The gentle sprinkling had now become much heavier and a mist was rising from the grass. Small birds had stopped singing and the larger ones were nest bound or grounded. The family of marauding magpies that usually pecked at my ears as I jogged through their trees, were feasting on fat, juicy worms. Shiny black and white parents with their gangly grey offspring were so engrossed in their meal that they didn’t even pay me the slightest attention. A flock of large Puddle Ducks waddled across the road. White feathers, orange beaks and no fear of human beings made them an interesting obstacle, so I was left with no choice but to plow right through the middle of the brace. As the Catatonia song ‘Road Rage’ began playing through my speakers, Jemima let out a loud hiss and nipped at my knee. Perhaps she was related to the man from BP.
Leaving the Sir Joseph Banks Park brought me back to reality. My floral friend was still meandering her way around the grounds in a wide arching loop. She had a bag of bread crumbs for the birds and I figured that she was a local after all. I found a bin for the dirty hypodermic and, frankly, I was glad to be rid of it. There are many isolated spots to seek solitude, but collecting thoughts and clearing your mind are not the only things people do there.
The Steggles van on Botany Road also pretended not to notice the pedestrian crossing and only missed me by the narrowest of margins. Live ducks, dead chooks, something fowl was out to get me. The sun was setting, light was getting dim and I picked up my pace.
Suburbia was silent and still. Christmas lights twinkled from the windows of early decorators and wreaths hung in the closed doorways, but the families had settled in for dinner and the houses were locked up tight. There was no yoga at the cafe, no tai chi in the reserve and nobody to welcome me home except a battered old tom cat wanting his dinner. I think I’ll have leftovers tonight.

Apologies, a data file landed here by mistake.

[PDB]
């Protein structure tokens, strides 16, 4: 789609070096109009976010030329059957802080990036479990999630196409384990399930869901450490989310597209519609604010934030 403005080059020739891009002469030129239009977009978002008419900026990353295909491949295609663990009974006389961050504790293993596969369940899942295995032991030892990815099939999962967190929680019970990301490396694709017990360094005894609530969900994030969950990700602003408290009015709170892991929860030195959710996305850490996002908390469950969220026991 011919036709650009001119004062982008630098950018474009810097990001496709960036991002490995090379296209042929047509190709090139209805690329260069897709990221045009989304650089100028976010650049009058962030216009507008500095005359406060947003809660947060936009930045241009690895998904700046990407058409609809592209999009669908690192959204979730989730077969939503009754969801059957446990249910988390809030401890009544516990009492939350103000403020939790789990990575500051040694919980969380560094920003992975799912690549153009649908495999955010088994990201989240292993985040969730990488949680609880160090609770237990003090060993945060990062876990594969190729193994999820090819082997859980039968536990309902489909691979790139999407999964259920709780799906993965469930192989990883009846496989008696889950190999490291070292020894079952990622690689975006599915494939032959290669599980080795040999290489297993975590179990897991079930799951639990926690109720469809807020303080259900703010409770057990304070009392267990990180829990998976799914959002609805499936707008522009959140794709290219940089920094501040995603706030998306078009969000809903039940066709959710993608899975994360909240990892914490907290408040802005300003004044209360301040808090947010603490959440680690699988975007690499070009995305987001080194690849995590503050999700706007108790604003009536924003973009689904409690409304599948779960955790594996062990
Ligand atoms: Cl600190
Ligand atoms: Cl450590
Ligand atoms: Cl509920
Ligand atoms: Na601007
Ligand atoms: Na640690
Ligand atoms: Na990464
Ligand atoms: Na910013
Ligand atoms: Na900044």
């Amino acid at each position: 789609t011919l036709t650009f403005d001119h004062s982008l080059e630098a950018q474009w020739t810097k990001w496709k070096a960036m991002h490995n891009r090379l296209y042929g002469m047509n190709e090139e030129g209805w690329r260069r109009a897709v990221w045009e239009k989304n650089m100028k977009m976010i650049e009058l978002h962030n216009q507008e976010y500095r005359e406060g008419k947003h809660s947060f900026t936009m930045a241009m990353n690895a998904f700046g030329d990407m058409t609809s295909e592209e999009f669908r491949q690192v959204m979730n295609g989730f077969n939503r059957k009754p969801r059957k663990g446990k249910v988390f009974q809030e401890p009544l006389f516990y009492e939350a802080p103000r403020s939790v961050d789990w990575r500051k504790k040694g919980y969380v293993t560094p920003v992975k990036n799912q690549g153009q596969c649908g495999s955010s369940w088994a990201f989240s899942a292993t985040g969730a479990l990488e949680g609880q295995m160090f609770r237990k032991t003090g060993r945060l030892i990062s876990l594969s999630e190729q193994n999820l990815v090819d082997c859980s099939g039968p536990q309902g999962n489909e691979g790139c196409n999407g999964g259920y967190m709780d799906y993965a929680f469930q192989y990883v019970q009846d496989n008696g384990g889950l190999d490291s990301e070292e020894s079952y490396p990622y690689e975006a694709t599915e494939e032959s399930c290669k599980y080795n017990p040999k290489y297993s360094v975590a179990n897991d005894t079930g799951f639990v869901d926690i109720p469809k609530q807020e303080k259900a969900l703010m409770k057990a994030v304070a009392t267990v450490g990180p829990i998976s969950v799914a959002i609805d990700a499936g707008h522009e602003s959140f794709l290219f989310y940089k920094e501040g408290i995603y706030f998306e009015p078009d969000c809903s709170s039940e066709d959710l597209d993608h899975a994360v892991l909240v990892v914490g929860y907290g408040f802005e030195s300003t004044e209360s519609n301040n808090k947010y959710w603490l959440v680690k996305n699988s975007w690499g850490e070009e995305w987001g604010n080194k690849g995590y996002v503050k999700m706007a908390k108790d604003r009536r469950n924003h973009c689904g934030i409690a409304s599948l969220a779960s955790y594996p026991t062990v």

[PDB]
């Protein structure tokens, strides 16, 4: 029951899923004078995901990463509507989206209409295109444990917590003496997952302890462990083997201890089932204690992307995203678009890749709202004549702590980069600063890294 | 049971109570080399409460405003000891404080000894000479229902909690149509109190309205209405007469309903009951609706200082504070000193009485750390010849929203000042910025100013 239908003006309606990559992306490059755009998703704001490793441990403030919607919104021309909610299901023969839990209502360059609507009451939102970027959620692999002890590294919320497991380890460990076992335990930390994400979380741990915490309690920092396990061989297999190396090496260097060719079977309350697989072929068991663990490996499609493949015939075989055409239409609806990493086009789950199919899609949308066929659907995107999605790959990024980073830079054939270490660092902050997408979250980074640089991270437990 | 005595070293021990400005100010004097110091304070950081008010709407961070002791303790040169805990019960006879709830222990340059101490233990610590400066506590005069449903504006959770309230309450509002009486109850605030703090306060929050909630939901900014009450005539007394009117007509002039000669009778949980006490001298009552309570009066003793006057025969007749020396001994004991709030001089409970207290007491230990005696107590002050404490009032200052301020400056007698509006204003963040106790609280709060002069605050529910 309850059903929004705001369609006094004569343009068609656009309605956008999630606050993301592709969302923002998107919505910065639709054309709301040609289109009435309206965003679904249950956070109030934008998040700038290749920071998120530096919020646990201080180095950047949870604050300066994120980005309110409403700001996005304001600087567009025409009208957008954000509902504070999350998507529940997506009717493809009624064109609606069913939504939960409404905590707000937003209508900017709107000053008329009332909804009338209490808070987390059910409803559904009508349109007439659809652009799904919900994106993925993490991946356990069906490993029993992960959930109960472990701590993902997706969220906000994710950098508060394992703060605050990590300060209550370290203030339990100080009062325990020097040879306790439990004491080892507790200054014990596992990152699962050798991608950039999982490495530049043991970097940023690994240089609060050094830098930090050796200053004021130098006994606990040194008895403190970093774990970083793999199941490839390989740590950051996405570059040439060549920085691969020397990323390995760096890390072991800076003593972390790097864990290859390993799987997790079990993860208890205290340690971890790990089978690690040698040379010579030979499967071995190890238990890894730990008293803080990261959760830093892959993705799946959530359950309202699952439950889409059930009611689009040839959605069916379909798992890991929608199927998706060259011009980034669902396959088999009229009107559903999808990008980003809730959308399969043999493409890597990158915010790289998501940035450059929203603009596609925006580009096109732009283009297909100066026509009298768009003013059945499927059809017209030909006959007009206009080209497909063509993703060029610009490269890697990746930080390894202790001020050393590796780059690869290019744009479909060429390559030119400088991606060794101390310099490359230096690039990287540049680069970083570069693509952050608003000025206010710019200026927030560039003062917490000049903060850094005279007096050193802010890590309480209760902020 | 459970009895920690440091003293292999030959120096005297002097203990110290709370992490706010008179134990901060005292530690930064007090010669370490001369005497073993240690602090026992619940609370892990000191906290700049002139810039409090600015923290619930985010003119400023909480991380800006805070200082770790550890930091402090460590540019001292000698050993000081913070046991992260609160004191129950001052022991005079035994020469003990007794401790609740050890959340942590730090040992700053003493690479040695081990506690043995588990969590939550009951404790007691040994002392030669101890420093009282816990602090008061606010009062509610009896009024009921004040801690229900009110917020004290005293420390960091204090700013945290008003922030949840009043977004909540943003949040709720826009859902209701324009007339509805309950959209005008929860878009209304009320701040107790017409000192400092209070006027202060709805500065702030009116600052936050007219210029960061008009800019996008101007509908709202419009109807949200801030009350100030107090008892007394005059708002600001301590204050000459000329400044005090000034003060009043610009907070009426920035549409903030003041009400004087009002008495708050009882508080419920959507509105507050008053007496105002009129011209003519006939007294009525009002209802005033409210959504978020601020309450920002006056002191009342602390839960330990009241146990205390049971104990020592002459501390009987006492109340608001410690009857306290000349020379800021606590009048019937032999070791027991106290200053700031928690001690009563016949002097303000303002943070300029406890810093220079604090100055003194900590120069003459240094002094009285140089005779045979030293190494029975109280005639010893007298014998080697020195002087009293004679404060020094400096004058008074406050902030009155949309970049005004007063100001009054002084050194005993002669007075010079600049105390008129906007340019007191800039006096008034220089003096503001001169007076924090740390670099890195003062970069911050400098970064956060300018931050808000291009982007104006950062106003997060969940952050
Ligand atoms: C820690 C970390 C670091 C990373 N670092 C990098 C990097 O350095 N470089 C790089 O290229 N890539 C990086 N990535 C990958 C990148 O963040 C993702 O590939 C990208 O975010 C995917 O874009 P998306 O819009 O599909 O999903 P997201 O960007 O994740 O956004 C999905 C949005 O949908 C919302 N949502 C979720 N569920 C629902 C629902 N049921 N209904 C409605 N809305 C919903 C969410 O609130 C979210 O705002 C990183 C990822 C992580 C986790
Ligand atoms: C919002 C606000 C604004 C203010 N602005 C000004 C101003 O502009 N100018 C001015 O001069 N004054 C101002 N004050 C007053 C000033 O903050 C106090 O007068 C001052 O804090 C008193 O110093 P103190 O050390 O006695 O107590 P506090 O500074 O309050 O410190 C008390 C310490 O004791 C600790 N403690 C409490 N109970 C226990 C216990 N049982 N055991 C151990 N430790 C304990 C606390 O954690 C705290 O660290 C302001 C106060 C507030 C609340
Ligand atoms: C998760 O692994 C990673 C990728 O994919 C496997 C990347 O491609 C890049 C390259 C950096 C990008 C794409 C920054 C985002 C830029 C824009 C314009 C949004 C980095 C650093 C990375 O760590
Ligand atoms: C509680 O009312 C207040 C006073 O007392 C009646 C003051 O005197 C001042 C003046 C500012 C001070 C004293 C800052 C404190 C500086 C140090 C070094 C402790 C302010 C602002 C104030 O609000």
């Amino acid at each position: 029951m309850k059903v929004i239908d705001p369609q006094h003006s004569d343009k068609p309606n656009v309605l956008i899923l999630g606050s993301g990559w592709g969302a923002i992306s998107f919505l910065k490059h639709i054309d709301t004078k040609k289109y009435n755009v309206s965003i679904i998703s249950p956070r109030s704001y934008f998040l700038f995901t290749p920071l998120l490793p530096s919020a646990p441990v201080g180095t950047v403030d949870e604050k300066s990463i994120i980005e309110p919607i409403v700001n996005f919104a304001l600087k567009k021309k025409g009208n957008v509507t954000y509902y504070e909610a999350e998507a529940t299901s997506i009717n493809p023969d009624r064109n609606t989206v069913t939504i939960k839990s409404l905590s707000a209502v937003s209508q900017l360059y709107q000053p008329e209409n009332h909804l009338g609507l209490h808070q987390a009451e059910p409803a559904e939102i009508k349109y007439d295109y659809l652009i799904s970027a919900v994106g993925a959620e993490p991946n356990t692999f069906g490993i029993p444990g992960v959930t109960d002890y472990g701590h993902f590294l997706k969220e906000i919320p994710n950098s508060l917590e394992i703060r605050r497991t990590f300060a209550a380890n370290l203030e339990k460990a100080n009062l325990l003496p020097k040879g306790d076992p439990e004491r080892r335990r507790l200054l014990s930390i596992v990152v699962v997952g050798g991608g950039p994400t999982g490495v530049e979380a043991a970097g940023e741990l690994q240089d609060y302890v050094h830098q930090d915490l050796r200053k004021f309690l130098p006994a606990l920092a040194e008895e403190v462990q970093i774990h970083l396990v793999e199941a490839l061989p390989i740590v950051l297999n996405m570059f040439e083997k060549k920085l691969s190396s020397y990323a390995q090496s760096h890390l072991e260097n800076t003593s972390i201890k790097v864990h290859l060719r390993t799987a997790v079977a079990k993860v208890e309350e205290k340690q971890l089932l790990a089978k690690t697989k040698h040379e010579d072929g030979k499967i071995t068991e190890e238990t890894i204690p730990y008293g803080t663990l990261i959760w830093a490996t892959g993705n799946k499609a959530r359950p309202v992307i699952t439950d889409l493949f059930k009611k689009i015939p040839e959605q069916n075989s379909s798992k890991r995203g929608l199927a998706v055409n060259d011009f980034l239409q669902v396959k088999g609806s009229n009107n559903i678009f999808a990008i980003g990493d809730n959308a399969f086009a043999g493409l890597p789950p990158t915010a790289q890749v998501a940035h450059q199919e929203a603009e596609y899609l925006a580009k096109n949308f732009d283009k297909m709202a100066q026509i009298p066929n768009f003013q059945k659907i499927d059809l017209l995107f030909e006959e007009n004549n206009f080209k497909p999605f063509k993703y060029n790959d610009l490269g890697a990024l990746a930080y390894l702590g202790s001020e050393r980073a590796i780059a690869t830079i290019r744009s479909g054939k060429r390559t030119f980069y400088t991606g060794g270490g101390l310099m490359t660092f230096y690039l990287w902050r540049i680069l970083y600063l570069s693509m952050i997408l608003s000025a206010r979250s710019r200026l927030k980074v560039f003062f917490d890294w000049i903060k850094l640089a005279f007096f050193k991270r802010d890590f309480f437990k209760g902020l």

Late last year the National Geographic Channel ran a series of fantastic shows on the Great Migrations of the animal world. Monarch butterflies, nomadic elephants and herds of bleating zebras graced our screen and entertained the children. One of my personal favourites was the red crab from Christmas Island. Each mating season millions of these land animals make the move from the rainforest to the beach to lay eggs and propagate the species. On the way they have to contend with car tyres, commuter trains and the yellow crazy ant, which has decimated the crustacean population. I think the reason I am so fond of these single-minded creatures is their dogged determination to get to and from the beach in spite of the adversity that awaits them, much like the coastal migration we humans undertake every Christmas holidays affectionately known as – The Sydney Summer Evacuation.
Every year, as if spurned on by the arrival of the summer solstice, families of bipedal gnus work themselves into a frenzy in preparation for the long and perilous northern road trip. In what can only be described as a miracle of nature, large metallic beasts, engorged with human detritus roll along the tar in a honking, hooting symphony of sound and colour. This is not a trip for the faint hearted though. As the mechanised mammoths plod along in the intense heat and humidity the symbiotic relationship between the four-wheeled host and its two-legged parasites gets severely tested. In an effort to make ‘good time’ the poor, ever-obedient animal often gets pushed beyond its boundaries and many end up being herded away by one of its blue-flashing cousins.
In one of the more gruesome spectacles, the many McCrocodiles that lurk beside the busy stretch of bitumen between Hornsby and the Gold Coast often pick off weary travelers. These ambush predators decorate themselves in brightly coloured plumage to attract the adolescent humans and entice them to stop with promises of fried fat coated in sodium chloride. Even the lure of eleven secret herbs and spices can prove too hard to resist for the tense iDad teetering on the edge of insanity. Sadly, many of the older and weaker creatures are frequently found by the side of the road hissing and steaming in the last throws of life as their perplexed passengers look on aghast.
Two weeks later, as if drawn by some invisible magnetic force, these pitiful critters will endure hardship all over again – in the opposite direction. It is an anthropomorphic adventure the likes of which are not seen anywhere else in the world.
Yours truly has undertaken this odyssey on many occasions and has lived to tell the tale. I hope that my advice below will help you to plan your next great migration.